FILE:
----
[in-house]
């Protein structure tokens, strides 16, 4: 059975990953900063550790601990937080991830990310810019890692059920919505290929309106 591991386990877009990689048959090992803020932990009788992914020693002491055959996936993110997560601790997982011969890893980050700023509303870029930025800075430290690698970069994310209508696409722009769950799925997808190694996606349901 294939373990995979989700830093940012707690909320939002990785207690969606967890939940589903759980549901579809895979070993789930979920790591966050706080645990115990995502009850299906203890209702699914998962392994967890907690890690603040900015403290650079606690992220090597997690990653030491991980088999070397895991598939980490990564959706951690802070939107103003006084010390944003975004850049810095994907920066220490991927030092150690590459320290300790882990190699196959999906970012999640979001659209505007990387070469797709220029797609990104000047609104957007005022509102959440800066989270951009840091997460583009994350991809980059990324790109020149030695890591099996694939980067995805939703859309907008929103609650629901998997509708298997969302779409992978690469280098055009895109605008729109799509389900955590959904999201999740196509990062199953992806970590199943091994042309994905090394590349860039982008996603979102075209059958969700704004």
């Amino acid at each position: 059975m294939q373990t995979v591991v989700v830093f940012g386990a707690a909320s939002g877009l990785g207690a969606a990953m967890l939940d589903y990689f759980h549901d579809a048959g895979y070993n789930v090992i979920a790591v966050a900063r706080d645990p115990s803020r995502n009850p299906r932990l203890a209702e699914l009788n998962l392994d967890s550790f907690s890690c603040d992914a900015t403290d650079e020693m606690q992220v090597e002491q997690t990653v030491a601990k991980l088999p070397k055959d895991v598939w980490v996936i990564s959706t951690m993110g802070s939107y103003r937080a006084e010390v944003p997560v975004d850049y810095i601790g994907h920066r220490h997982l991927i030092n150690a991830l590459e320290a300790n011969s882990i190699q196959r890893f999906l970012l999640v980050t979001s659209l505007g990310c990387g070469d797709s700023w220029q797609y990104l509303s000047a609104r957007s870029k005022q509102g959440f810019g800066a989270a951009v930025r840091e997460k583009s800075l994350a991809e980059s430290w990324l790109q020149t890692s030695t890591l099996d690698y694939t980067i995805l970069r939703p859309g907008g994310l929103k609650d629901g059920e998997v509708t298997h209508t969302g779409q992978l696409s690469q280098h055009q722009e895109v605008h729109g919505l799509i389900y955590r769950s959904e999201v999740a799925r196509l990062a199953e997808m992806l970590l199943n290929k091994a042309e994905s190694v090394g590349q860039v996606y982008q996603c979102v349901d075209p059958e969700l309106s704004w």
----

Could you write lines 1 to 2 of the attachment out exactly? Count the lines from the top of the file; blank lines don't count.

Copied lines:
[in-house]
């Protein structure tokens, strides 16, 4: 059975990953900063550790601990937080991830990310810019890692059920919505290929309106 591991386990877009990689048959090992803020932990009788992914020693002491055959996936993110997560601790997982011969890893980050700023509303870029930025800075430290690698970069994310209508696409722009769950799925997808190694996606349901 294939373990995979989700830093940012707690909320939002990785207690969606967890939940589903759980549901579809895979070993789930979920790591966050706080645990115990995502009850299906203890209702699914998962392994967890907690890690603040900015403290650079606690992220090597997690990653030491991980088999070397895991598939980490990564959706951690802070939107103003006084010390944003975004850049810095994907920066220490991927030092150690590459320290300790882990190699196959999906970012999640979001659209505007990387070469797709220029797609990104000047609104957007005022509102959440800066989270951009840091997460583009994350991809980059990324790109020149030695890591099996694939980067995805939703859309907008929103609650629901998997509708298997969302779409992978690469280098055009895109605008729109799509389900955590959904999201999740196509990062199953992806970590199943091994042309994905090394590349860039982008996603979102075209059958969700704004």